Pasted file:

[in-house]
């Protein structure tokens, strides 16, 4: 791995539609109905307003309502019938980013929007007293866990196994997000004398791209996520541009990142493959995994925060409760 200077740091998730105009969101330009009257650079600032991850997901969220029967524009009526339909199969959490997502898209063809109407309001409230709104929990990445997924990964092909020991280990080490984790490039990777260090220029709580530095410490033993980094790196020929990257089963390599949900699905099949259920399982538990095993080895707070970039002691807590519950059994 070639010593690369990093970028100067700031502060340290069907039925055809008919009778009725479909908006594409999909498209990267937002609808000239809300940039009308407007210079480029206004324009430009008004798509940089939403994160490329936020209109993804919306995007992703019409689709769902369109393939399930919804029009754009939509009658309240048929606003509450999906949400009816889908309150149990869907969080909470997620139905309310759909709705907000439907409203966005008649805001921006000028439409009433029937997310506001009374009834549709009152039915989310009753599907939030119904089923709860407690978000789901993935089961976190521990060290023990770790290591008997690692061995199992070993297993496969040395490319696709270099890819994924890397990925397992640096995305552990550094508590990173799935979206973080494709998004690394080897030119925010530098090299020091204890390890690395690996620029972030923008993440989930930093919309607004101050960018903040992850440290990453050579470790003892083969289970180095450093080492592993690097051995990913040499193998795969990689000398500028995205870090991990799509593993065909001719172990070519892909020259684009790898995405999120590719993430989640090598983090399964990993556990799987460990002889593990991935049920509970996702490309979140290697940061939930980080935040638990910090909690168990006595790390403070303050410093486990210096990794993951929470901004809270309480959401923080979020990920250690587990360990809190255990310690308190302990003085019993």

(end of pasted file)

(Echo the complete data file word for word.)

[in-house]
């Protein structure tokens, strides 16, 4: 791995539609109905307003309502019938980013929007007293866990196994997000004398791209996520541009990142493959995994925060409760 200077740091998730105009969101330009009257650079600032991850997901969220029967524009009526339909199969959490997502898209063809109407309001409230709104929990990445997924990964092909020991280990080490984790490039990777260090220029709580530095410490033993980094790196020929990257089963390599949900699905099949259920399982538990095993080895707070970039002691807590519950059994 070639010593690369990093970028100067700031502060340290069907039925055809008919009778009725479909908006594409999909498209990267937002609808000239809300940039009308407007210079480029206004324009430009008004798509940089939403994160490329936020209109993804919306995007992703019409689709769902369109393939399930919804029009754009939509009658309240048929606003509450999906949400009816889908309150149990869907969080909470997620139905309310759909709705907000439907409203966005008649805001921006000028439409009433029937997310506001009374009834549709009152039915989310009753599907939030119904089923709860407690978000789901993935089961976190521990060290023990770790290591008997690692061995199992070993297993496969040395490319696709270099890819994924890397990925397992640096995305552990550094508590990173799935979206973080494709998004690394080897030119925010530098090299020091204890390890690395690996620029972030923008993440989930930093919309607004101050960018903040992850440290990453050579470790003892083969289970180095450093080492592993690097051995990913040499193998795969990689000398500028995205870090991990799509593993065909001719172990070519892909020259684009790898995405999120590719993430989640090598983090399964990993556990799987460990002889593990991935049920509970996702490309979140290697940061939930980080935040638990910090909690168990006595790390403070303050410093486990210096990794993951929470901004809270309480959401923080979020990920250690587990360990809190255990310690308190302990003085019993």